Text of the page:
Traditional Oriental Rugs

Classic designs and colors. Our idea of a classic oriental carpet. Read more about the different types and styles of Oriental Rugs. 


These rugs are named after the home of the Taj Mahal in Agra, India. They are difficult to classify as they vary in size, design, and composition. Although they often exhibit open fields with smaller medallions and guards, they can also be woven with all-over designs. 


A range of traditional designs are still used including vase, Tree of Life, and pictorial schemes. However, the most popular composition is based on a circular central medallion set against an elegantly sculpted field decorated with intricately purling vine palmette and floral motifs.


The Bidjar design nomenclature is very broad. The classically derived Herati design of stylized diamonds, leaves or fish, and small flowers, is the most often seen design in Bidjar rugs. However, weavers also used the Harshang, Mina Hani, and Afshan designs, as well as dramatic Open Fields formats.


A Gabbeh is a hand-woven pile rug of coarse quality and medium size characterized by an abstract design that relies upon fields of color and playfulness with geometry.


The virtues of Heriz carpets are found in their design style and color. The signature of a Heriz is the large medallion with over-scale comer-pieces filled with angular oak leaves and foliage, at once bold and captivating. 


The majority of Kashan carpets have a similar design with a central medallion and Persian floral motifs forming the pattern, however as with most regions designs may vary throughout. Popular colors are ivory, green and red with soft greens and blues found in newer rugs.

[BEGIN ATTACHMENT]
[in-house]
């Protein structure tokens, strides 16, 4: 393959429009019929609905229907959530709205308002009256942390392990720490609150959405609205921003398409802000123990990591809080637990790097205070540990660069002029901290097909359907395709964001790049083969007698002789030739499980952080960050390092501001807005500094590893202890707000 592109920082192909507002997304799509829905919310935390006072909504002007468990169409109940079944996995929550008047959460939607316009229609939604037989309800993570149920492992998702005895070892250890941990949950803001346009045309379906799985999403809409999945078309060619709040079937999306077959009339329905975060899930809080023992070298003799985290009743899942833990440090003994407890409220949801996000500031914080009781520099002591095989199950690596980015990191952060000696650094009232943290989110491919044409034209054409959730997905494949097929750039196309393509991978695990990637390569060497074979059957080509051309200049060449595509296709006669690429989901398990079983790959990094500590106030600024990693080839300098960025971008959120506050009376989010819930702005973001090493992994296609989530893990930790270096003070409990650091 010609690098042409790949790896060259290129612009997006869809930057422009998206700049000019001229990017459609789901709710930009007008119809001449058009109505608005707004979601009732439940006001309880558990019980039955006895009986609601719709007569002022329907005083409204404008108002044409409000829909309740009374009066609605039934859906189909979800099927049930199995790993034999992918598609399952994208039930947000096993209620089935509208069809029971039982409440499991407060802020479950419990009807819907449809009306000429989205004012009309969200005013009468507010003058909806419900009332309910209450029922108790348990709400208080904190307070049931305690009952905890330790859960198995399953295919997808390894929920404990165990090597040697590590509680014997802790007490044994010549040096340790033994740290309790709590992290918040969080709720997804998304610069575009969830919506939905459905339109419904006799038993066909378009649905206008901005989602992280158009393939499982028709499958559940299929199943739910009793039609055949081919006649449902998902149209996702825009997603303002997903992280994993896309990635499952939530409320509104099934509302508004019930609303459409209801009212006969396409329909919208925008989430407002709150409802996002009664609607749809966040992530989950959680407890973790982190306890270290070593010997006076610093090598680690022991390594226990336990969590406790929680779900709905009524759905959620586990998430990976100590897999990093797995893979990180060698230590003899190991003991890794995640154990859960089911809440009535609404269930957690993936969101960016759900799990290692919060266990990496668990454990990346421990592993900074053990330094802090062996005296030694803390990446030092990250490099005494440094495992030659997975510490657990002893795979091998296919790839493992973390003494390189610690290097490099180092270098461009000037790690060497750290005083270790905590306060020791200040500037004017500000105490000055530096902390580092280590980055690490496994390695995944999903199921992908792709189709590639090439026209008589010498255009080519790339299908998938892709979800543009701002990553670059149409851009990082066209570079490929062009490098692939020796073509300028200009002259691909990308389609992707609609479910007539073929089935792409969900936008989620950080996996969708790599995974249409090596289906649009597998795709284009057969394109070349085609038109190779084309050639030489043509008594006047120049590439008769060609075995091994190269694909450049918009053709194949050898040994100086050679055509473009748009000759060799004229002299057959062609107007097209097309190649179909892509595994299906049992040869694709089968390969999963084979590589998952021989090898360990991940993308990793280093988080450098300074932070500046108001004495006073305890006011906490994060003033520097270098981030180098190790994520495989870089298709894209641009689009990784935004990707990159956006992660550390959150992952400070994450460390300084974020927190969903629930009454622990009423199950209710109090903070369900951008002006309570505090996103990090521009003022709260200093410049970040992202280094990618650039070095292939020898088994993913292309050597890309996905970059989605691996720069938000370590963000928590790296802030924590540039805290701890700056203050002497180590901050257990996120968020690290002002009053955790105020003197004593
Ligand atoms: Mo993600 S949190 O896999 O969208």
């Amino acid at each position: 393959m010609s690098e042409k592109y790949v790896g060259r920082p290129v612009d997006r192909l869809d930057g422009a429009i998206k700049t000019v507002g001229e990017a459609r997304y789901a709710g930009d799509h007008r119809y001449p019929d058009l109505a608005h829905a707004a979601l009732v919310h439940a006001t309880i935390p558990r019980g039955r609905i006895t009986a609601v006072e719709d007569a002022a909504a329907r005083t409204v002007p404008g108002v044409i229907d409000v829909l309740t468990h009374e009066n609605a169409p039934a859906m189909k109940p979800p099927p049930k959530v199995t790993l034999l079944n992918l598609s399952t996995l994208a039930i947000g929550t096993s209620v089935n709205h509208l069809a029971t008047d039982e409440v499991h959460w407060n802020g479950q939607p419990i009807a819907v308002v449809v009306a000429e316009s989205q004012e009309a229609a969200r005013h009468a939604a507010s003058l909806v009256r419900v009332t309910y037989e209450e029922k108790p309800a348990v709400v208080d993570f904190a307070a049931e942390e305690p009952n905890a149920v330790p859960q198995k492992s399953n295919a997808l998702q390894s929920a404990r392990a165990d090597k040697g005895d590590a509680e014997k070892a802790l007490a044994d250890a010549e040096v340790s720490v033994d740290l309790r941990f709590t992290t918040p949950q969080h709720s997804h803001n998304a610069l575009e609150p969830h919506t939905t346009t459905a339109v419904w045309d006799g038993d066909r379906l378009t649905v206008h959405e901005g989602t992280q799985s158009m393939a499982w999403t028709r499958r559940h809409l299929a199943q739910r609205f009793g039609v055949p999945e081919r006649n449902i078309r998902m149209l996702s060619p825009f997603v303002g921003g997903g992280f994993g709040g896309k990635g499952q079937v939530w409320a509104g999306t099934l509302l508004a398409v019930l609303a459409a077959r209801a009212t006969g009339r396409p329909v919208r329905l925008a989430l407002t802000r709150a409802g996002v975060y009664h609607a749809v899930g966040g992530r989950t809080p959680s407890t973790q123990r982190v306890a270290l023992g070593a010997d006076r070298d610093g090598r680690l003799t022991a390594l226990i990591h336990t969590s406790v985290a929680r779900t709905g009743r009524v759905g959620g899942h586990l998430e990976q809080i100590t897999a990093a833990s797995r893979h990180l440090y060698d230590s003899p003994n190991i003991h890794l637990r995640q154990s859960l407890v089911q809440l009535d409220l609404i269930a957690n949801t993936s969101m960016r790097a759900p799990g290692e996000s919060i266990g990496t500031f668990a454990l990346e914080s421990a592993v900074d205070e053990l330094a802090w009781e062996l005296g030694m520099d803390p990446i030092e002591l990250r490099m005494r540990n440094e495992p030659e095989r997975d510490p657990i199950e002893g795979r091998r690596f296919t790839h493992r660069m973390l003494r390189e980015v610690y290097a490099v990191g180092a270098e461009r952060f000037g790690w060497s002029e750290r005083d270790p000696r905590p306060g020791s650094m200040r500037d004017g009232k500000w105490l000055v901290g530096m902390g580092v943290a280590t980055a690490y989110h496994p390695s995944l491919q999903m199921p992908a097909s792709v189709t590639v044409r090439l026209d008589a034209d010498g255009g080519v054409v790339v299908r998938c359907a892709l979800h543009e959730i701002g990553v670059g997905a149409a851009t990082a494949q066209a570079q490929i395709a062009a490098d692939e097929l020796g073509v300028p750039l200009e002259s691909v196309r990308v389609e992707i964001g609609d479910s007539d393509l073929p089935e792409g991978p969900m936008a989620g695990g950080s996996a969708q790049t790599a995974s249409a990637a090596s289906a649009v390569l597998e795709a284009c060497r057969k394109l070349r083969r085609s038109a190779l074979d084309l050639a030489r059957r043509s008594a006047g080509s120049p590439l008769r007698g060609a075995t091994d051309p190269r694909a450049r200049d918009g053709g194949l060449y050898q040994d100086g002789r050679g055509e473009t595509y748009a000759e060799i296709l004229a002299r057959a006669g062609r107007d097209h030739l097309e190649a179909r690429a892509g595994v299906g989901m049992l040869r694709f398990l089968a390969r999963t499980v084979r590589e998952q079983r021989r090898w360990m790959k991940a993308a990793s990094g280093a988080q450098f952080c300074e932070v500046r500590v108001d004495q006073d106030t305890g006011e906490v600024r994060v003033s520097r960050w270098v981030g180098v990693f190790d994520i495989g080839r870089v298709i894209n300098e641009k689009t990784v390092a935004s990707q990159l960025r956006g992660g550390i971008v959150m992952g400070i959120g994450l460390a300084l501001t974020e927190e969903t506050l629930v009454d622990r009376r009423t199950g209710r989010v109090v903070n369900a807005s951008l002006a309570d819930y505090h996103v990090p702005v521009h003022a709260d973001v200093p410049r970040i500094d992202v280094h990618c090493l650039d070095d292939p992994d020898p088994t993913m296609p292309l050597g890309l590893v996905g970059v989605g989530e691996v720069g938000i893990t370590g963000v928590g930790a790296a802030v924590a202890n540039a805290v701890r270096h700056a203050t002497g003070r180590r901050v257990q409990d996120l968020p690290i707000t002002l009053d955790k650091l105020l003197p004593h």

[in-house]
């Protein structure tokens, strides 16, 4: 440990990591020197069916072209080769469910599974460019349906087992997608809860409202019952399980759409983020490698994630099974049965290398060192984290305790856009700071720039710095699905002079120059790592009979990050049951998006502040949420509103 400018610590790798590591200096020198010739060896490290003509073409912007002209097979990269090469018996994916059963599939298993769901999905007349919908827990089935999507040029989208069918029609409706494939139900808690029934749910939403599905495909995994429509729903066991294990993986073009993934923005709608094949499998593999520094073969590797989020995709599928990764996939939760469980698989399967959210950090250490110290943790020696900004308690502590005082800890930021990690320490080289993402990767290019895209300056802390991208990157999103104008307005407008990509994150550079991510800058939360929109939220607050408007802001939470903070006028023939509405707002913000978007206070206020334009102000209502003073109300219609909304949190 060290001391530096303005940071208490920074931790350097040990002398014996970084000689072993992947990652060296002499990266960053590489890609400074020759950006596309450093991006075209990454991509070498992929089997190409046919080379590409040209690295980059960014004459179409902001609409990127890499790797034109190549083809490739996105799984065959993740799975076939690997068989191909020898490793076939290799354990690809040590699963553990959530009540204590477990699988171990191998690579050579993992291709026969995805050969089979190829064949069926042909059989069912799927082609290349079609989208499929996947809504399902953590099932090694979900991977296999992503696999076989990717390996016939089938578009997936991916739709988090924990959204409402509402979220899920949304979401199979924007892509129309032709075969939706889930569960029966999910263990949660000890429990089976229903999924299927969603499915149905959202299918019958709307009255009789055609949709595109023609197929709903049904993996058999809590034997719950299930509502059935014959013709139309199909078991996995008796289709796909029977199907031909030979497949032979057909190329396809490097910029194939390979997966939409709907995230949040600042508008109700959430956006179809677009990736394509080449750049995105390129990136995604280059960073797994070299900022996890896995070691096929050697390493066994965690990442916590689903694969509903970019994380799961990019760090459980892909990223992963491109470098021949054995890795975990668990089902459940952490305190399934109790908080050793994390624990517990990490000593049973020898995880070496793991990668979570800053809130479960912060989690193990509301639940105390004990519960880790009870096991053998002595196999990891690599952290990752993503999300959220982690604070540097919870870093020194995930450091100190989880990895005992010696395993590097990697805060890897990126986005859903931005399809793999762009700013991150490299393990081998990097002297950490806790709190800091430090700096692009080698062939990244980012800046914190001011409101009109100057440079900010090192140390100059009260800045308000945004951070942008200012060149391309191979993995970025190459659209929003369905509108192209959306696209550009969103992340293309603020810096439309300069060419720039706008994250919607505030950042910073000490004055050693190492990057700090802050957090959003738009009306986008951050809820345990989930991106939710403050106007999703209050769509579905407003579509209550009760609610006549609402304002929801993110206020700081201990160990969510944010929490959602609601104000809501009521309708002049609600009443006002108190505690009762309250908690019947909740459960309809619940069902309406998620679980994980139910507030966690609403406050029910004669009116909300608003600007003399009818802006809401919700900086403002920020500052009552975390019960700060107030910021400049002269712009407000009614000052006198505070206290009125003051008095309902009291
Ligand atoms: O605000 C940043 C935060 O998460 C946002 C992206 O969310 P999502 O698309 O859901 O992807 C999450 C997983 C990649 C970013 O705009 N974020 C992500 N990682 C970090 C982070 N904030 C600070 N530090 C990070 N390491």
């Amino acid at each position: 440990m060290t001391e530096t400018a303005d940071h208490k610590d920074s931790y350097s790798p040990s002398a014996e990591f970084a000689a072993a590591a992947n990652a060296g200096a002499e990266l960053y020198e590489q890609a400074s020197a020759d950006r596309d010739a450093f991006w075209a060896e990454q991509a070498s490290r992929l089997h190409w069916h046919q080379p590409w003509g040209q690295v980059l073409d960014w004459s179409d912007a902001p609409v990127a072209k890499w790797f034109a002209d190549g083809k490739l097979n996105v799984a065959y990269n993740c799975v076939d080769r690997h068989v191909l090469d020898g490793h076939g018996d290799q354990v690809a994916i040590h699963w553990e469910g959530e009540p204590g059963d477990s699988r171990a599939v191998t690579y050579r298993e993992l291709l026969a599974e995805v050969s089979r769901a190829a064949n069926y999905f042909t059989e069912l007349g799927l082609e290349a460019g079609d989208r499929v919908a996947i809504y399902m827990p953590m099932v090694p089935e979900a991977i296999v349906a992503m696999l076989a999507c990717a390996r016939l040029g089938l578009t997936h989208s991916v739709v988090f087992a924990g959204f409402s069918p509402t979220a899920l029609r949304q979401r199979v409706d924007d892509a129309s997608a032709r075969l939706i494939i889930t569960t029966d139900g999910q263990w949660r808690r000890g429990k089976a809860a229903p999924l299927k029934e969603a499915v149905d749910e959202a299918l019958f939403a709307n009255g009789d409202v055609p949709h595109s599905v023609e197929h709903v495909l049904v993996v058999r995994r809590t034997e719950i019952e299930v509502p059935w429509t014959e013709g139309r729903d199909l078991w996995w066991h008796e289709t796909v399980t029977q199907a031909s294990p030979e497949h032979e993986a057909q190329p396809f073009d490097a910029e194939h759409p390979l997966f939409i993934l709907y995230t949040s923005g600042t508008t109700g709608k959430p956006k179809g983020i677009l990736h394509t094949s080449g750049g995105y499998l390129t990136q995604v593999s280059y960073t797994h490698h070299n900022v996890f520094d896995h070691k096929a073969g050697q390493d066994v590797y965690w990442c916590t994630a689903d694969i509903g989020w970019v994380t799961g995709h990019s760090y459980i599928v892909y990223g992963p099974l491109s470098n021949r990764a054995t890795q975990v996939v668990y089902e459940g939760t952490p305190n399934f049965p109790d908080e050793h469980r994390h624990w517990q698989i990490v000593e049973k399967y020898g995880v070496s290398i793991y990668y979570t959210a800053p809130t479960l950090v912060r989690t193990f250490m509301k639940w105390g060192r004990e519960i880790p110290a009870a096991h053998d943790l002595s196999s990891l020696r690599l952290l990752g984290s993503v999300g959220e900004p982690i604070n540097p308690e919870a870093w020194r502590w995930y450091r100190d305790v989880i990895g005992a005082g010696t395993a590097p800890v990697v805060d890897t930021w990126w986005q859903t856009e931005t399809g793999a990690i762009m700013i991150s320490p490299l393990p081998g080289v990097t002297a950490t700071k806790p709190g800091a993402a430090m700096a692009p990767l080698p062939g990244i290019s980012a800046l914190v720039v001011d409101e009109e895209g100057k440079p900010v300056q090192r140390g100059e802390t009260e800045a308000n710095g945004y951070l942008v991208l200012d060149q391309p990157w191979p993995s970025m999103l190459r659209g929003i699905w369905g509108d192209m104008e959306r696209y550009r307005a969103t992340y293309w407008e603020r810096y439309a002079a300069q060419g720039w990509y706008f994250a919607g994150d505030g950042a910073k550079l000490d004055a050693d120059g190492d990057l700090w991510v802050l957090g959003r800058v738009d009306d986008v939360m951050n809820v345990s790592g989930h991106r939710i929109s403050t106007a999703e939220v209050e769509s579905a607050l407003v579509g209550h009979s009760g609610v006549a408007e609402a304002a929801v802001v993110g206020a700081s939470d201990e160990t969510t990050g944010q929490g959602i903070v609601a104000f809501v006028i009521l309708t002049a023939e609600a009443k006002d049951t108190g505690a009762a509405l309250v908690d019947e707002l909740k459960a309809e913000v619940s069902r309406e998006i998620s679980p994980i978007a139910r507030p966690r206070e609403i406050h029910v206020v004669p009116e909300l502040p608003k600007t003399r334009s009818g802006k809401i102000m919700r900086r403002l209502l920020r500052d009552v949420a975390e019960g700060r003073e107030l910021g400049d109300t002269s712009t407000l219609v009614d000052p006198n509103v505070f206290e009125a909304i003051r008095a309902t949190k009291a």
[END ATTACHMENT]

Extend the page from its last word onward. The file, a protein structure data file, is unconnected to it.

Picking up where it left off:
Typically geometric in patterns, Kazaks tend to be red, yellow, gold or blue in color. Designs can include animals, flowers and medallions similar to tribal rugs but are almost always implemented with straight lines.


Kerman rugs often boast a range of medallions and floral designs. Like Tabriz carpets, rugs from Kerman can come in many different designs.


Mahal rugs hail from the city of Mahallat, and they can be found with both tribal and curved motifs. These attributes derive from the unique position of the city of Mahallat, which is between the cities of Arak and Delijan.


The pile is usually very high quality wool, clipped short, and silk is often used as highlighting for detail in the design. Nains use the Shah Abbas design and make use of flowing design such as flowers and tendrils. 


Sarouk rugs are built on a cotton foundation with good quality wool cut to a medium length making up the pile. Color is made up from strong red, blue, burnt orange, black ivory or champagne. 


Serapi rugs are a distinct Heriz region style. They are woven with finer knotting and more large-scale spaciously placedd antique carpet designs than other rugs from this area. The wide palette of hues came from many carefully brewed plants and minerals.


Soumak is a type of flat-weave, somewhat resembling but stronger and thicker than a Kilim, with a smooth front face and a ragged back, where a Kilim is smooth on both sides. Soumaks lack the slits characteristic of a Kilim, as it is usually woven with supplementary weft threads as continuous supports. Soumaks usually present the same motiffs as Kilims.


Most Tabriz rugs have a powerful red or blue with contrasting ivory background. Softer greens, blues and browns can be found in newer carpets to meed modern tastes and interiors. Tabriz, Iran is the host to some of the the most beautiful rugs in the world.


A few centuries back, almost all Turkmen rugs were produced by nomadic tribes almost entirely with locally obtained materials, wool from the herds and vegetable dyes, or other natural dyes from the land. They used geometrical designs that varied from tribe to tribe; the most famous are the Yomut, Ersari, Saryk, Salor, and Tekke.